country as “a unique case” for the intensity of its Jewish-Muslim
relations. “We don’t mix up Judaism and the tragedy of the Middle
East,” he told The Associated Press in an interview.

A founding
member of the Aladdin project, Azoulay says part of the program’s goal
is to show the West that Muslims aren’t hostile to Jews, and that
Morocco was among countries that resisted Nazi plans to exterminate
their Jewish populations. He points to king Mohammed V, the current
ruler’s grandfather, who is credited with resisting French colonial
anti-Semitic policies.

Such actions were rare, but not unique in
North Africa during World War II. In Tunisia, the late Khaled
Abdelwahhab hid Jews from the Nazis on his farm, and was the first Arab
to be nominated as “Righteous Among the Nations,” a title bestowed by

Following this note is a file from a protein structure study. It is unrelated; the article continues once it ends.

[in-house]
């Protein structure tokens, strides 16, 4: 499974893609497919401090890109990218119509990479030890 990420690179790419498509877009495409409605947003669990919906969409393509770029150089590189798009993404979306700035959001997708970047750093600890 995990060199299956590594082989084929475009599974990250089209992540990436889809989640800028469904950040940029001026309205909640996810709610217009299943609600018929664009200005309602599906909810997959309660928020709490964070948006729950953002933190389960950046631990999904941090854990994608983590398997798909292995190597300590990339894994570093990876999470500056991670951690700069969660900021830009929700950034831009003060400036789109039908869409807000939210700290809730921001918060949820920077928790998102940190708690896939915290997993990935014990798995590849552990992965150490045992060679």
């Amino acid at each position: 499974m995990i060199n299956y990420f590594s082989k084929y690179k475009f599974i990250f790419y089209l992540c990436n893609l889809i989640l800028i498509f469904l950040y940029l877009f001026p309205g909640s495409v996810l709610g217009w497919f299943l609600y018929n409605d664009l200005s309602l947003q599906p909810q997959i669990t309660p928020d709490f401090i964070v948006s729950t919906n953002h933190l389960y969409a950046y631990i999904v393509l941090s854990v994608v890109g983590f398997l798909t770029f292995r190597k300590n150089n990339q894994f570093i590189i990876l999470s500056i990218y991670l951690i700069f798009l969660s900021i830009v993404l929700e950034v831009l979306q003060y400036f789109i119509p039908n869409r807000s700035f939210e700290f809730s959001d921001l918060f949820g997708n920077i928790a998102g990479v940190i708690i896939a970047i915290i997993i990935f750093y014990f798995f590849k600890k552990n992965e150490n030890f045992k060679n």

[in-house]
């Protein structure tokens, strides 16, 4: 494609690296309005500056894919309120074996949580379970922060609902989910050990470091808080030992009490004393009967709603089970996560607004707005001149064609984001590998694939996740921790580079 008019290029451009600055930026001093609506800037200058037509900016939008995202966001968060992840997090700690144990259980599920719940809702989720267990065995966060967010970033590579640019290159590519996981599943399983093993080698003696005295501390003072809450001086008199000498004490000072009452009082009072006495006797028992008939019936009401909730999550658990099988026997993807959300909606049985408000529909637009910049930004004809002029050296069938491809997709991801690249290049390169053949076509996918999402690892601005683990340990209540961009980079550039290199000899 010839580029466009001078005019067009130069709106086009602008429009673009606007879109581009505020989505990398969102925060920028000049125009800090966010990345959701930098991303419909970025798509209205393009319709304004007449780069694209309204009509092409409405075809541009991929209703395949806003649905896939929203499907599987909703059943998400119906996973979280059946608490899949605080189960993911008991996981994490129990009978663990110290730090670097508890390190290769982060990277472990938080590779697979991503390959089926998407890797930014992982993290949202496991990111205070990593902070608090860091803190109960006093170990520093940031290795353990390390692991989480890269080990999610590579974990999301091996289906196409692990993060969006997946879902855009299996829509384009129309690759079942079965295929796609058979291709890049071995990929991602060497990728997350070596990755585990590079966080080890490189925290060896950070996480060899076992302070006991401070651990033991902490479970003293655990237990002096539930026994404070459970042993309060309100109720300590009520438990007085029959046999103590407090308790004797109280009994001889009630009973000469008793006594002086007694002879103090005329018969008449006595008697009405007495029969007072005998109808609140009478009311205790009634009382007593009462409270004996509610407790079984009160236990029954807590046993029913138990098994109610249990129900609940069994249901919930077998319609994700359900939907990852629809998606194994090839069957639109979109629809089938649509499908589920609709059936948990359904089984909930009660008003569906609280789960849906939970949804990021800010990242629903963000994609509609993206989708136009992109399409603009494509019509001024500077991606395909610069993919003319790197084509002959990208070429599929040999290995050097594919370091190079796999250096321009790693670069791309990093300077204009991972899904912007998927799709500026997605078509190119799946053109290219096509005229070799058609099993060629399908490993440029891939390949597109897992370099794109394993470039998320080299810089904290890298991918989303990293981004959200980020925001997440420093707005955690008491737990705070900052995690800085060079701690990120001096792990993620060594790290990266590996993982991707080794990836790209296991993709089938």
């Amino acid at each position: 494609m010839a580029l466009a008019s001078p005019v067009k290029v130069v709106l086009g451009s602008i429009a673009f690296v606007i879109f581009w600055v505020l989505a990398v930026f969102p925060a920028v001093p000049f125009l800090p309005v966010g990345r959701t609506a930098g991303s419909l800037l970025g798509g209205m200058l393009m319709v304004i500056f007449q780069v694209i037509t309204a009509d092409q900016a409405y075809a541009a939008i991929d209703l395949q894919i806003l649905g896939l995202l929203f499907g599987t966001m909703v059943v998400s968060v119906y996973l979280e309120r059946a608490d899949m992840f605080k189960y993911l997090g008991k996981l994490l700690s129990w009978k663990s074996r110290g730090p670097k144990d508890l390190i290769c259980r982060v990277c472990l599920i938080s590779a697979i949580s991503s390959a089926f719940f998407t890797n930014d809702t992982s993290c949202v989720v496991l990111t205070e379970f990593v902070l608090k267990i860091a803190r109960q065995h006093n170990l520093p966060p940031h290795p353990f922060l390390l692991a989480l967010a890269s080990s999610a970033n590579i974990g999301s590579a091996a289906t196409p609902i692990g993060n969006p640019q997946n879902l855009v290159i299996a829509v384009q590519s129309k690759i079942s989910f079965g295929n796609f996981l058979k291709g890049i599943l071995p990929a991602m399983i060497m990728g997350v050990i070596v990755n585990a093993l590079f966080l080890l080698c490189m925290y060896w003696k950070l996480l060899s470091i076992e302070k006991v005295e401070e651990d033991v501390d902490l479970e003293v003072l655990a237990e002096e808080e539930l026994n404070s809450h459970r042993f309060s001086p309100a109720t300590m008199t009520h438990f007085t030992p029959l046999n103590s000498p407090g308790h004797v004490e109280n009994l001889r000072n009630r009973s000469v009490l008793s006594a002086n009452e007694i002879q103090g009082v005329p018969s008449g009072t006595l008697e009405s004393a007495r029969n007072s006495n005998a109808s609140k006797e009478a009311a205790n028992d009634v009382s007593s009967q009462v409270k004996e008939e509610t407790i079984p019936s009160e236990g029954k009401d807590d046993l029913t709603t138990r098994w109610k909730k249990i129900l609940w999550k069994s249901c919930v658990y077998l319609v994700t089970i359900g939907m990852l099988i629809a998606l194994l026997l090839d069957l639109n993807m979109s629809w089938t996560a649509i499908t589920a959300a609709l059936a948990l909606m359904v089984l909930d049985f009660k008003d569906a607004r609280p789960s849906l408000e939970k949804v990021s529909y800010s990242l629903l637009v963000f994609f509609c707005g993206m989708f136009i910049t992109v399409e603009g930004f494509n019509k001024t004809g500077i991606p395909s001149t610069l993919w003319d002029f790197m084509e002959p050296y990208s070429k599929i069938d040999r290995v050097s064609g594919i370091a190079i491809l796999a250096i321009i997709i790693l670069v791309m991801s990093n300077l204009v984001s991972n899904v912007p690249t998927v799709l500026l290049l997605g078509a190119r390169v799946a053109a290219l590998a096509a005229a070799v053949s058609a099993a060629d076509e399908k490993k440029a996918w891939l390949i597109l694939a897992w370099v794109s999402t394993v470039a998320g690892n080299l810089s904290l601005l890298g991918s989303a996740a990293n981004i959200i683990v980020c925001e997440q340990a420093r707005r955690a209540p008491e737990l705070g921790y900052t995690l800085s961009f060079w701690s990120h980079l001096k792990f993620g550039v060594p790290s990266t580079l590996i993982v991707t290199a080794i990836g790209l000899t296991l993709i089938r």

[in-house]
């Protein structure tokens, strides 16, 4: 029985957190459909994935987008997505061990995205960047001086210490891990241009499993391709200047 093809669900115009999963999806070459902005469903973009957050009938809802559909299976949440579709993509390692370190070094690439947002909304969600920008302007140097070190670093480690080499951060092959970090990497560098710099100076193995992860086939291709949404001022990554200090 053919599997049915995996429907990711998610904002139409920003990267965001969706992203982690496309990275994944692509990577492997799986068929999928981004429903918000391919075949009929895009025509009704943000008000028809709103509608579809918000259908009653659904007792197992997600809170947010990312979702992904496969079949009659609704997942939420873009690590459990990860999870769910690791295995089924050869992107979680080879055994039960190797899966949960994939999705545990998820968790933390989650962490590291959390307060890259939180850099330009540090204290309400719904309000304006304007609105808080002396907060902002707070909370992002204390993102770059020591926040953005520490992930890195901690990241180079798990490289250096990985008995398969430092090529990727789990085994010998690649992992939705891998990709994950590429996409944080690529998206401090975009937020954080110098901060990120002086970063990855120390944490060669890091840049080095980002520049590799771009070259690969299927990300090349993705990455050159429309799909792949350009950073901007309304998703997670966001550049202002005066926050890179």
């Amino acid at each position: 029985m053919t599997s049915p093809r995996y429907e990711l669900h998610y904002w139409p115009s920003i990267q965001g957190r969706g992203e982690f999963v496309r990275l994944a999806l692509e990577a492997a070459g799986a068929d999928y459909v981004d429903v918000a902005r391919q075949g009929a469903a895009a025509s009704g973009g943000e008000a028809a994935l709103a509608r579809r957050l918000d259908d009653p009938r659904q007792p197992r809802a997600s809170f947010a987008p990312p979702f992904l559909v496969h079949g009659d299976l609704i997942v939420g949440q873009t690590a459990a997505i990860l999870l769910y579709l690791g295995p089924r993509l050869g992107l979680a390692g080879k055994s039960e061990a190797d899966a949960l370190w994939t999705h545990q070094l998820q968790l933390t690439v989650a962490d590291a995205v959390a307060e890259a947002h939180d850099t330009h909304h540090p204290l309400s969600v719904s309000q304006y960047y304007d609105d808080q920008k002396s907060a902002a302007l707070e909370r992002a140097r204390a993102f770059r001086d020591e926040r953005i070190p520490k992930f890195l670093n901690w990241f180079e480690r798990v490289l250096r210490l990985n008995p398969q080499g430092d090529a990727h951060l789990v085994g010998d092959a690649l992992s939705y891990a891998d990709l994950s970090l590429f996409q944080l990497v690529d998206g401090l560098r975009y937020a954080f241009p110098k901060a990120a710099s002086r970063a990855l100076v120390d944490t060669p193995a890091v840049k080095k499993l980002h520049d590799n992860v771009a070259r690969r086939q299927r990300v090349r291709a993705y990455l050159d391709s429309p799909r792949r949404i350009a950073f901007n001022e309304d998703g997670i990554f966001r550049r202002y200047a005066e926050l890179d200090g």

Yad Vashem, Israel’s Holocaust memorial, on those who risked their
lives to save Jews in the Holocaust. His case is still under study.

The
Aladdin project is only just beginning. Its work has yet to reach
schools or bookstores in Morocco, although the Shoah foundation’s
Revcolevschi said Anne Frank’s diary is among Holocaust memoirs
available in Arabic and Farsi on the Internet, and is being sold under
the counter in Iran.

“People speak of a clash of civilizations, but it’s more a clash of ignorance,” she said. “We’re countering this.”

Hakim
El Ghissassi, an aide to the senior Islamic Affairs official who
delivered Mohammed’s speech, said the king is uniquely positioned to
promote Islam’s dialogue with Judaism, because his titles include
“Commander of the believers” — meaning he is the paramount authority
for Moroccan Muslims.

“What the king has said on the Holocaust
reflects our broader efforts,” said El Ghissassi, listing such reforms
as courses to reinforce Morocco’s tradition of tolerant Islam by
familiarizing local imams with Jewish and Christian holy books.

“We want to make sure everybody can differentiate between unfair Israeli policies and respect for Judaism,” he said.

Copyright © 2009 The Associated Press. All rights reserved.